Monday, February 8, 2016

City property-tax system slowly getting fairer

Years of disappointing delays and controversies have kept Philadelphia from getting a fair property-tax system, but the Nutter administration is making assurances that a new assessment process will be in place in time for the next city budget.

City property-tax system slowly getting fairer

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Mayor Nutter
Mayor Nutter AP

Years of disappointing delays and controversies have kept Philadelphia from getting a fair property-tax system, but the Nutter administration is making assurances that a new assessment process will be in place in time for the next city budget.

Now, City Council must pledge to enact the long overdue reform. Members cannot buckle to pressure from constituents who have benefited from an inequitable system that allowed owners of higher-priced properties to pay less than those with more modest properties.

Owners in up-and-coming areas will likely be angry that their property-tax bills will be higher than they have been. But they should remember, as should Council, that for years they coasted on the backs of others who didn’t get an assessment break. The system was so disgracefully imbalanced that two identical houses right next to each other could get vastly different bills.

The danger of Council members backing away from this genuine tax reform increases as their 2015 reelection season approaches. They know the assement system based on guesses and favors must fade into the past. But they don’t want to antagonize voters facing a tax increase.

Council showed it can act judiciously last spring when it put off implementing the Actual Value Initiative because it was incomplete. Mayor Nutter had wanted to use AVI to capture untapped value from properties to produce additional revenue for the schools, and to make permanent two previous property-tax hikes. Instead, Council raised a business tax as well as the property- tax rate for the third time in three years.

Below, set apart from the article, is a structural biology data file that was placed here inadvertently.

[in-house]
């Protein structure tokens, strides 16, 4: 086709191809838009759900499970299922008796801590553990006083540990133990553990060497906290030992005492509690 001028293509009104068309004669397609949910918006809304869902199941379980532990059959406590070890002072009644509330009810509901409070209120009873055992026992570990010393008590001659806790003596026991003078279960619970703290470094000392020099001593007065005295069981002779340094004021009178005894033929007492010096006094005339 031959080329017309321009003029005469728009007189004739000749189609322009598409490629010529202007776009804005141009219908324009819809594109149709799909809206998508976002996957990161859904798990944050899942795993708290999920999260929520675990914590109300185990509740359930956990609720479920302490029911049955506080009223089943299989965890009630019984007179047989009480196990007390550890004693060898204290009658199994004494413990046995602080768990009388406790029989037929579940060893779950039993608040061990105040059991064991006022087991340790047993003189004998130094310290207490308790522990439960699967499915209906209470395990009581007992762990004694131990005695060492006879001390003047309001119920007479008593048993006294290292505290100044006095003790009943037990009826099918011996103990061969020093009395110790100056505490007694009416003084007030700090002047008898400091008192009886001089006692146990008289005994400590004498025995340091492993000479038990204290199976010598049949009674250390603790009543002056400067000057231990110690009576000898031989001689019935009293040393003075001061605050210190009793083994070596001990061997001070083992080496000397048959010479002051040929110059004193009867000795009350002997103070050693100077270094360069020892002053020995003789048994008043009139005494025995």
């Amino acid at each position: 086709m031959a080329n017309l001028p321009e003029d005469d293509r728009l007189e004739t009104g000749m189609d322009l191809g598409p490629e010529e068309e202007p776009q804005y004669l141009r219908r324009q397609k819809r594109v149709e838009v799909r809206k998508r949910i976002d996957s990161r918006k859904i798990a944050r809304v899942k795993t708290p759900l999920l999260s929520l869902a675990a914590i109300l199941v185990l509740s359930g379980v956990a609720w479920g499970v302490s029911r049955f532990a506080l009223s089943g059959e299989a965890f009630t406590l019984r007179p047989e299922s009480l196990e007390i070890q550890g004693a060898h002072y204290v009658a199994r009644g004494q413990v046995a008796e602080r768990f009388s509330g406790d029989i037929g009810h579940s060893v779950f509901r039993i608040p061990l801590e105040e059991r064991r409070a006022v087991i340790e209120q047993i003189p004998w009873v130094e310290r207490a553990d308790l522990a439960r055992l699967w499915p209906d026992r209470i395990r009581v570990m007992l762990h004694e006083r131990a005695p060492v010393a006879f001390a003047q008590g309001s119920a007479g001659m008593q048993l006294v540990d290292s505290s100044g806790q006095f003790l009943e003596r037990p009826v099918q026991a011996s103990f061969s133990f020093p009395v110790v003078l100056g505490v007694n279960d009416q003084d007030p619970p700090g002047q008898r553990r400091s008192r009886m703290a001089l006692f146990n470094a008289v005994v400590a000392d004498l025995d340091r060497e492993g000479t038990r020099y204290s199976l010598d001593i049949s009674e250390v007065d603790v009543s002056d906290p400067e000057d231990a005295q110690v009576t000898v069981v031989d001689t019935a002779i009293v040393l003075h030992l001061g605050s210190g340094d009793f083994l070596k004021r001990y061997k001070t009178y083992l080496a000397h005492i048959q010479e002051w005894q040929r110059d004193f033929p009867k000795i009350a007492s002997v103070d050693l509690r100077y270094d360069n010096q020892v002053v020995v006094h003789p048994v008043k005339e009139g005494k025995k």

The administration wasn’t finished compiling new assessment figures, but asked Council members to take an extraordinary leap of faith by passing a budget without knowing how taxes would affect property owners. That wasn’t fair because property owners would receive their assessments and property-tax bills so late that they wouldn’t have had enough time to figure out their personal budgets.

The new assessment figures were supposed to be available in late summer. But because Council delayed the program’s implementation, the administration had to revert to old 2011 property-value figures to write the budget for the current fiscal year.

The new timetable makes more sense. The mayor promises to have the numbers ready by December. Residents are scheduled to get their assessments in February, which should give them plenty of time to appeal if they believe the values are not accurate.

New assessments will give Nutter reliable figures for his next budget, to be introduced in March.

For an added guarantee that the process remains on track, the state law allowing last spring’s delay required that AVI be implemented in the new city budget.

It has taken Philadelphia decades to get this far, but now there are no more excuses to further delay giving Philadelphians a fairer property-tax system.

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